CR 22:205-213 (2002)  -  doi:10.3354/cr022205

Relationships between mean and standard deviation of air temperature: implications for global warming

Scott M. Robeson*

Department of Geography, Indiana University, Bloomington, Indiana 47405, USA

ABSTRACT: Using data from the contiguous USA, the relationship between mean and standard deviation of daily air temperature was estimated on a monthly timescale from 1948 to 1997. In general, there is either an inverse relationship or a weak relationship between mean and standard deviation. For both daily maximum and daily minimum air temperature, the inverse relationship is spatially coherent for one-third to two-thirds of the contiguous USA for most months. The inverse relationship also is fairly strong, with typical reductions in standard deviation ranging from 0.2 to 0.5°C for every 1°C increase in mean temperature. A weaker, direct relationship between mean and standard deviation occurs in some northern states, primarily during spring and fall months. Using the predominant inverse and weak relationships as historical analogs for future climatic change suggests that interdiurnal variability of air temperature should either decrease or remain unchanged under warming conditions. Although the variability of air temperature may decrease or remain unchanged at most locations in the contiguous USA, the probability of extremely high air temperatures should still increase, depending on the magnitude of changes in mean air temperature and the nature of the variance response.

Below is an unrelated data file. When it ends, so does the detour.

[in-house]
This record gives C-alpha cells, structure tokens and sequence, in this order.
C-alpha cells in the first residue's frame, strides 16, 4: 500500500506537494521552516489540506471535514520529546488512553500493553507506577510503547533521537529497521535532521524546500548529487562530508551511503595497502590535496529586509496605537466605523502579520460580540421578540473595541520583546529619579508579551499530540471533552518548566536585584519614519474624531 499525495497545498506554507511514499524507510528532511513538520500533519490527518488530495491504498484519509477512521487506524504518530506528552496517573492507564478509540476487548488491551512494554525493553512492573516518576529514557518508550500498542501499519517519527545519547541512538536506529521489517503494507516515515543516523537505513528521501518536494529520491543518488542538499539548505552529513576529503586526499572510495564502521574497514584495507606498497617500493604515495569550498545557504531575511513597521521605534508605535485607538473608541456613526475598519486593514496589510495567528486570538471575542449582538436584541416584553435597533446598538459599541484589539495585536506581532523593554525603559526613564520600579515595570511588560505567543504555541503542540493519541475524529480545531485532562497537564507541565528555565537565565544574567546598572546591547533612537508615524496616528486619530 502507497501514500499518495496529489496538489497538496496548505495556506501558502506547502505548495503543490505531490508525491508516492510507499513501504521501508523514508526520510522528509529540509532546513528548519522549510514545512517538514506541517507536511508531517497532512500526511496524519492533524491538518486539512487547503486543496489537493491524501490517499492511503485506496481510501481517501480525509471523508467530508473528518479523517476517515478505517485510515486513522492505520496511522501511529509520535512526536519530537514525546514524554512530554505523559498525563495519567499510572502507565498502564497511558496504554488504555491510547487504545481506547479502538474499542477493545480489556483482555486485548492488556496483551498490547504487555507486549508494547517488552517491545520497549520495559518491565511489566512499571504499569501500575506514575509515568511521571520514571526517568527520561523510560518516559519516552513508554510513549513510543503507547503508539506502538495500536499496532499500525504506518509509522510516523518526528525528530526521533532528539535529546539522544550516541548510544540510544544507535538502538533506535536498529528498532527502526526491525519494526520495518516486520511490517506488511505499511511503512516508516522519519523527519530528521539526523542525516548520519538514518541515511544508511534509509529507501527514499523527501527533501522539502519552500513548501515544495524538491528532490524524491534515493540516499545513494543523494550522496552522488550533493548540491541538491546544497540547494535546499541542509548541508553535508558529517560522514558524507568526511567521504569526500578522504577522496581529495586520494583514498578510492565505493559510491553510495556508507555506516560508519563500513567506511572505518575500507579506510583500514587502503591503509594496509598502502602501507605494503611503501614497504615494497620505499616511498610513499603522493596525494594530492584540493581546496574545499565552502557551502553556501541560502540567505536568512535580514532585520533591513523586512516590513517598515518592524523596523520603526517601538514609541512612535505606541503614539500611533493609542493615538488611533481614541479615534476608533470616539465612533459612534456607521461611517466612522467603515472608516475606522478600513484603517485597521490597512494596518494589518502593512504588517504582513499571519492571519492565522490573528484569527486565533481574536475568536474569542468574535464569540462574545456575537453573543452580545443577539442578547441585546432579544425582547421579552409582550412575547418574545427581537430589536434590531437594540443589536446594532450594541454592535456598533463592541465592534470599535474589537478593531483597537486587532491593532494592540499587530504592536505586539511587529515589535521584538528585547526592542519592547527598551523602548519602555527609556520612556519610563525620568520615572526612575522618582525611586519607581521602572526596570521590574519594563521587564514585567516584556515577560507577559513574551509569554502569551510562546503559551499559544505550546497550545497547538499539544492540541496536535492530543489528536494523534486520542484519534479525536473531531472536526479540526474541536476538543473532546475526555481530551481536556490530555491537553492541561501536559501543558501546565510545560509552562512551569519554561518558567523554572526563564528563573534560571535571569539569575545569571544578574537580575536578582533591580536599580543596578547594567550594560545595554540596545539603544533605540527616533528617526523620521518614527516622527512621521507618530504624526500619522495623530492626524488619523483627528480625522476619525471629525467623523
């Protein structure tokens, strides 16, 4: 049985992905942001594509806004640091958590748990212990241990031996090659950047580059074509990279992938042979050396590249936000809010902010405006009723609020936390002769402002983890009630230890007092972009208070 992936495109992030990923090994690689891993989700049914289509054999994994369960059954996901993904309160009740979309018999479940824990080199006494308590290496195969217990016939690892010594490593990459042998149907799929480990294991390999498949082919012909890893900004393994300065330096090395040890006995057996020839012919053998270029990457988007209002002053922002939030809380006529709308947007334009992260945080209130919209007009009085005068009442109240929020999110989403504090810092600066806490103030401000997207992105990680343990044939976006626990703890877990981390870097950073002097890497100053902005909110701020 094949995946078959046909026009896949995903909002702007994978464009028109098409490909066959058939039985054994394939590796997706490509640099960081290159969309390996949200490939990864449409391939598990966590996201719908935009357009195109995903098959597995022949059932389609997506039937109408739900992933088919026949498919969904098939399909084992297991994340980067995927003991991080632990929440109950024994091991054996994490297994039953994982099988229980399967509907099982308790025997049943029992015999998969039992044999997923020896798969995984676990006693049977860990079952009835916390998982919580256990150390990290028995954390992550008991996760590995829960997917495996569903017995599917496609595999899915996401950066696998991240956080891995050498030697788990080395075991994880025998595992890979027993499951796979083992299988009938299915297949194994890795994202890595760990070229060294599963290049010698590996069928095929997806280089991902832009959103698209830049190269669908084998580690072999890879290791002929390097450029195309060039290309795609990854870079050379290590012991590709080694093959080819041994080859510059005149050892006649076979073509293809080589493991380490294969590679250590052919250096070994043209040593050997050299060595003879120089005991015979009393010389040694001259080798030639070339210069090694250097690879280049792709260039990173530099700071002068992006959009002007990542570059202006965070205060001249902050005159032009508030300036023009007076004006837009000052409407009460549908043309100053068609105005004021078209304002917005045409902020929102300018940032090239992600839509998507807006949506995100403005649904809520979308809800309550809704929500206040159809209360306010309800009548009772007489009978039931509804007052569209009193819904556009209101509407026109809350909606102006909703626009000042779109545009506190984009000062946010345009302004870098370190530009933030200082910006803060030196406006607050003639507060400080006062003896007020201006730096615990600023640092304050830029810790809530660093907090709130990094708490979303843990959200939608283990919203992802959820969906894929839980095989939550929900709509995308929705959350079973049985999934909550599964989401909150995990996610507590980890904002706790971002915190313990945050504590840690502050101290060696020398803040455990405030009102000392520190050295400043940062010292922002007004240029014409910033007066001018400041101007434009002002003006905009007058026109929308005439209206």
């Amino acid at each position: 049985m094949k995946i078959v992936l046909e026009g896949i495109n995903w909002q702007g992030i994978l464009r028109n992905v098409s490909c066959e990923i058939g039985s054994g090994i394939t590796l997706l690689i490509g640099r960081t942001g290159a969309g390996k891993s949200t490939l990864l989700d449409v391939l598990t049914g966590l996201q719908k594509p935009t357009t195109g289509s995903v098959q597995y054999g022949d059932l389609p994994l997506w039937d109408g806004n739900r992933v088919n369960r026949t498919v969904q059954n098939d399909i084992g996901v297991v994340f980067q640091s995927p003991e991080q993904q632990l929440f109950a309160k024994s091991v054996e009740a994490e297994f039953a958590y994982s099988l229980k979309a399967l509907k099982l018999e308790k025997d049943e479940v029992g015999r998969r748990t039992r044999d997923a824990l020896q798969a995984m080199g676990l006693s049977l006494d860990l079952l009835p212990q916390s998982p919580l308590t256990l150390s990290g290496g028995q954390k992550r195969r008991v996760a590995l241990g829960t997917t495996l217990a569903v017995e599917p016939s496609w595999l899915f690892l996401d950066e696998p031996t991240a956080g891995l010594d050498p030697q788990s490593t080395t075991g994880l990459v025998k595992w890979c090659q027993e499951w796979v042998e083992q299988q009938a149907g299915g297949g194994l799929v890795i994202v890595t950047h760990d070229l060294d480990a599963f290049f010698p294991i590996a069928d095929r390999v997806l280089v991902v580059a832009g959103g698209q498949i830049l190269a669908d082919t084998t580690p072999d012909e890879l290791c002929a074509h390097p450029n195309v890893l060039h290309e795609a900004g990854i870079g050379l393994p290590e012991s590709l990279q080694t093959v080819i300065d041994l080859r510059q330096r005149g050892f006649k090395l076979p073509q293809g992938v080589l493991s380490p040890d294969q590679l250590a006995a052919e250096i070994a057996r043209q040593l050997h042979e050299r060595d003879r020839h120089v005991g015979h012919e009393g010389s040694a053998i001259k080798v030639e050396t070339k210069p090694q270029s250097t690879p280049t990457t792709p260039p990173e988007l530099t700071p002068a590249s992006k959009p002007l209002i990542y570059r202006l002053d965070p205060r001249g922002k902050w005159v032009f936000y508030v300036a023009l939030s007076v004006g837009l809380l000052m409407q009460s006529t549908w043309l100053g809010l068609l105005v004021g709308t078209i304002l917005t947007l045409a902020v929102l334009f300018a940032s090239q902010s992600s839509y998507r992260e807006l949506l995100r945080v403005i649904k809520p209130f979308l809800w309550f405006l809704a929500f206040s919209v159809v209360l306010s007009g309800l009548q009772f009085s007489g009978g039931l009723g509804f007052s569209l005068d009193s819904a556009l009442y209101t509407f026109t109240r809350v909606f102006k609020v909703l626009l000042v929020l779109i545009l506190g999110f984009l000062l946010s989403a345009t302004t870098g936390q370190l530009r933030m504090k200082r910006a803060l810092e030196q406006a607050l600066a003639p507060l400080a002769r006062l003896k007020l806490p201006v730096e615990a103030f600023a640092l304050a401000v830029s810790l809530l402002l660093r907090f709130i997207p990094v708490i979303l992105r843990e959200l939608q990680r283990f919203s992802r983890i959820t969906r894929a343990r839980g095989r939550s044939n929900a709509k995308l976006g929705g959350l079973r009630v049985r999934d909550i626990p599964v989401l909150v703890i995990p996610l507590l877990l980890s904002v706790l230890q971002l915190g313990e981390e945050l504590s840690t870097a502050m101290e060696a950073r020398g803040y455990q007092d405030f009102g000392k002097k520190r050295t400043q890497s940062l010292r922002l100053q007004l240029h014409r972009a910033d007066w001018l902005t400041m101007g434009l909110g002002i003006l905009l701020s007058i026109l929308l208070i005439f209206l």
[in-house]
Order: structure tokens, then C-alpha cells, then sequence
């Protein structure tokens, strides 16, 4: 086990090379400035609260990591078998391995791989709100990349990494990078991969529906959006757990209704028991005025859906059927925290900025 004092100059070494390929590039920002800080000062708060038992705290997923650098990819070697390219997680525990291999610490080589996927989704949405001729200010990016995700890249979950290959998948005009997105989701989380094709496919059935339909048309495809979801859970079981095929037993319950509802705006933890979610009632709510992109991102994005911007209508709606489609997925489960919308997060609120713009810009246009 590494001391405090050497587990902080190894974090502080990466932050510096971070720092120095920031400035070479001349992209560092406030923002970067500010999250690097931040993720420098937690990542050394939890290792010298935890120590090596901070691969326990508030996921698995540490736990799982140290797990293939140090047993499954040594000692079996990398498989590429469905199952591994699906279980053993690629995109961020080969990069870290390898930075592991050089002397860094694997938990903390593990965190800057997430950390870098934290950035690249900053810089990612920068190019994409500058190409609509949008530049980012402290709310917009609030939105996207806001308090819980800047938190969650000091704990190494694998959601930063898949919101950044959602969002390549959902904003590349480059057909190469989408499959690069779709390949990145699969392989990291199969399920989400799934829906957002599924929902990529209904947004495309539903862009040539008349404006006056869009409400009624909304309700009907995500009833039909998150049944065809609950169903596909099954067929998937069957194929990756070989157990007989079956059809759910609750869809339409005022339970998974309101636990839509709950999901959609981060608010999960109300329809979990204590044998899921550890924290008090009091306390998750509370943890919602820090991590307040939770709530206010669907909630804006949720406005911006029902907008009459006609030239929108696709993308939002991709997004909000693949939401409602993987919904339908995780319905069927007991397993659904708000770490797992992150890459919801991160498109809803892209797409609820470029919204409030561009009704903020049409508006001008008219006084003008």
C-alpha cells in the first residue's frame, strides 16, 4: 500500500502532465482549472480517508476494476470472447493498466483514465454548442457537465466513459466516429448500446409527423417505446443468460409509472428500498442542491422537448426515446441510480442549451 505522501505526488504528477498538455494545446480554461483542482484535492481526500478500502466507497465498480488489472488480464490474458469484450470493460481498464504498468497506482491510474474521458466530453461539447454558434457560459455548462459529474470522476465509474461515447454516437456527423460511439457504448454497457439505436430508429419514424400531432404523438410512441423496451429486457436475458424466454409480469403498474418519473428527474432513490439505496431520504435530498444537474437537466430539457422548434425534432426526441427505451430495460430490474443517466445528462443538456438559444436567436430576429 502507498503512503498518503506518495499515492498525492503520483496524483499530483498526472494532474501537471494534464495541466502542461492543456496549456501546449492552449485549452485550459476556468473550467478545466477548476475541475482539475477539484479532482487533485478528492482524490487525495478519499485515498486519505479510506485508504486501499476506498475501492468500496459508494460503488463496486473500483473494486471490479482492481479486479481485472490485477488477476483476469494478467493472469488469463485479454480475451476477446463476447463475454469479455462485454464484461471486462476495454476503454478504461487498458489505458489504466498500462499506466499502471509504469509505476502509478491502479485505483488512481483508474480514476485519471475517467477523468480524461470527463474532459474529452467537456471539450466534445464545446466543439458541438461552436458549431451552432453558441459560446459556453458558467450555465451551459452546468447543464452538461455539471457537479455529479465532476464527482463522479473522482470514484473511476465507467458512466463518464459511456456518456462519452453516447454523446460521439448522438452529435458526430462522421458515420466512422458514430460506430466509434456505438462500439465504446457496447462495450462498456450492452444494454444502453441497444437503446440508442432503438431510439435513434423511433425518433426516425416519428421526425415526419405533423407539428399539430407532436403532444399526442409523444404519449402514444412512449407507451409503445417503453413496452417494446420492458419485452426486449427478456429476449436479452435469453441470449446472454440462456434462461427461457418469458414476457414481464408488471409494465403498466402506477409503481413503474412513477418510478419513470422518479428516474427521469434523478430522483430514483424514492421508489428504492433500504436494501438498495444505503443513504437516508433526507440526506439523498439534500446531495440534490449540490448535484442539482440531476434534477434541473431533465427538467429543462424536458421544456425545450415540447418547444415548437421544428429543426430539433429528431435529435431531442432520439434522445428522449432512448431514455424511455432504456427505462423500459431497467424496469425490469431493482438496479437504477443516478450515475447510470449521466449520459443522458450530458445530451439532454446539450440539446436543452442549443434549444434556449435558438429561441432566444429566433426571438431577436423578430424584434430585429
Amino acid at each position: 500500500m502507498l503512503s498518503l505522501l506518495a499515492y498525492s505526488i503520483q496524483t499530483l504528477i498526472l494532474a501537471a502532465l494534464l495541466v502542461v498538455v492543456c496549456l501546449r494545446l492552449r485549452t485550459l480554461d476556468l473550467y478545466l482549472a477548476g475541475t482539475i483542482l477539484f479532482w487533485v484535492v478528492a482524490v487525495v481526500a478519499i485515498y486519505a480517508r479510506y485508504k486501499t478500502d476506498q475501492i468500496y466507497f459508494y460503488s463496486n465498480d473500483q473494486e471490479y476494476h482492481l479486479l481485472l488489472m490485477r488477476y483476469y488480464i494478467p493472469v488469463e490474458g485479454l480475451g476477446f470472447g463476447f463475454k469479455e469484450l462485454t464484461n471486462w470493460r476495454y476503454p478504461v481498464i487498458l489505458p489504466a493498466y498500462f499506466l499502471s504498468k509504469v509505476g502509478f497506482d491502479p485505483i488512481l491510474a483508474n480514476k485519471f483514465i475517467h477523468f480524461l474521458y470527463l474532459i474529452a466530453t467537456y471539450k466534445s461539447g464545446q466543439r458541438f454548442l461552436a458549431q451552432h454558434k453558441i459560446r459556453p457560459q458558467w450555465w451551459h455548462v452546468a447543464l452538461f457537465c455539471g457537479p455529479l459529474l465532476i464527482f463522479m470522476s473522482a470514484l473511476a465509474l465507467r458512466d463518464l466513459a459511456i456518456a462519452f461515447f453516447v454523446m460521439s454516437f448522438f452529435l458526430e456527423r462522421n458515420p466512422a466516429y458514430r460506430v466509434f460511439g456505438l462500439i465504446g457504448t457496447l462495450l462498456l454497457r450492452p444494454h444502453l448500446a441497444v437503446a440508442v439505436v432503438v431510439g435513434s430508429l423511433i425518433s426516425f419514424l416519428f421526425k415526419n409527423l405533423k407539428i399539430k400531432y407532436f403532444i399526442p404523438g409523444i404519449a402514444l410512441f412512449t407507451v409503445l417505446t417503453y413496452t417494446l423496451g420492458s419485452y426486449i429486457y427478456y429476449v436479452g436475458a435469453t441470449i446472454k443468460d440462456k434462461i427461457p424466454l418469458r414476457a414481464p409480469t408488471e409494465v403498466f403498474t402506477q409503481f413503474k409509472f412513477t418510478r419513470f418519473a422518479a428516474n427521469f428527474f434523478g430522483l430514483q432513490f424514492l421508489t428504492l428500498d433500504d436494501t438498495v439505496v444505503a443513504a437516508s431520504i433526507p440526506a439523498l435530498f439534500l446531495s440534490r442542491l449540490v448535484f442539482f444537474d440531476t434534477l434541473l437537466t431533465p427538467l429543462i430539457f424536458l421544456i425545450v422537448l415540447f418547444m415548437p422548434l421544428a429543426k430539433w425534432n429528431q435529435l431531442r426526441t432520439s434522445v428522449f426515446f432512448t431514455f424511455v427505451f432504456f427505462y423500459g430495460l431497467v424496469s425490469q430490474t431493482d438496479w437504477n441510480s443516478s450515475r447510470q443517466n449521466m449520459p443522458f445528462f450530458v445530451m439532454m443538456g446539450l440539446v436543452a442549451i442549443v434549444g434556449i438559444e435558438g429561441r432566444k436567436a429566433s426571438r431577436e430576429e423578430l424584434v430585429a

KEY WORDS: Climatic variability · Air temperature · Global warming · Probability distributions


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